When Goldman Sachs told clients to “get out of Dodge as far as commodities went earlier this spring, metals prices plummeted on fears that a commodities bubble had been reached. Metal prices have slowly begun to appreciate, and even though gold, silver and copper are still holding their own, they have not quite gotten back to their historic levels. As speculation continues to cause movement, what role do ETFs play in the commodity price drops?
According to a Kitco interview with Will Rhind of ETF Securities, not much.
ETFs “didn’t accentuate the price drops, they only reflect the activity in the market, Rhind told Kitco News last week. The article noted that ETF critics claim that they influence market movement, suggesting that ETFs inflate commodity prices above and beyond the fundamentals and conversely cause massive selloffs once prices show indications of receding. Indeed, as we’ve written about before, the worries over supply constraints of industrial metals still exist (even though they’ve abated somewhat, now ranking as more of a latent concern).
Physically backed aluminum, zinc and lead ETPs are the latest to be released. As of about a month ago, there was one confirmed warrant (24.766 tons) of physically backed aluminum on ETF Securities’ rolls, according to their daily tracking (compared to 131 warrants of confirmed physical copper, or 3276.551 tons, as of May 16. ETFS released the copper ETP in December 2010.)
One benefit of physically backed ETPs that ETF Securities touts is the security and relatively low-cost fee structure associated with physical storage. However, the effective functioning of LME warehouses may impact investors trading in physically backed ETFs, as Reuters’ Andy Home reported recently.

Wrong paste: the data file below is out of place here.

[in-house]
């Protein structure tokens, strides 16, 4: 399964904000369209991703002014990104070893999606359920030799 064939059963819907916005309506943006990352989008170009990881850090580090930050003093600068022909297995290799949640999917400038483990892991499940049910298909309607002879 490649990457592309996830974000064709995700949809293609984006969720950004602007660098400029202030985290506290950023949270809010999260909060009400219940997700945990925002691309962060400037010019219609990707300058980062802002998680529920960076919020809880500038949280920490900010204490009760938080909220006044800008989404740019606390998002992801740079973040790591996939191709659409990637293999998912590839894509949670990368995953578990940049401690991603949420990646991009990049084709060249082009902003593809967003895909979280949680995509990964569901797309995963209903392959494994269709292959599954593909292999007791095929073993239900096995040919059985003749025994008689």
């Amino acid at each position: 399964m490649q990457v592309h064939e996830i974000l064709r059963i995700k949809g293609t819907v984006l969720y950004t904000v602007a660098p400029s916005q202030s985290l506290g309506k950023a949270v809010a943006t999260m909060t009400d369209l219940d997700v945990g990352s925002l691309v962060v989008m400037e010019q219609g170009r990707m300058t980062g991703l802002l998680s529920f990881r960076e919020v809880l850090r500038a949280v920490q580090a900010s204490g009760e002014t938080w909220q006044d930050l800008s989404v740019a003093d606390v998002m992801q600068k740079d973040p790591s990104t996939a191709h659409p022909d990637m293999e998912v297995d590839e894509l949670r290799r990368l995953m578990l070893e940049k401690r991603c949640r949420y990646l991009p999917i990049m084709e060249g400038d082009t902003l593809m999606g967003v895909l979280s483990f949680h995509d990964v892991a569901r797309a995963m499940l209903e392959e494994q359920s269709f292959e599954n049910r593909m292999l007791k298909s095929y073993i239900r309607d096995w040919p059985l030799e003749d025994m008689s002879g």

The Minor Metals Trade Association (MMTA) raised a concern to the Science and Technology Committee that LME warehouses’ ownership by JPMorgan and other trading companies (allegedly Glencore, Goldman Sachs, and Trafigura) compromises the “effective functioning of the market. Movement of warehouse metal has been under the microscope; load-out wait times at Detroit warehouses have been cited as symptoms of ineffective functioning, according to Home’s article. The committee was expected to present a definitive report to the LME’s warehousing committee late last week.
Perhaps these types of logistical hiccups i.e. if it gets harder to move physical metal tied up in ETFs on time will pose a significant risk. Then the question becomes not whether ETF metal supply will be constrained, but how the physical movement of the supply will affect the metals markets especially the ETF component.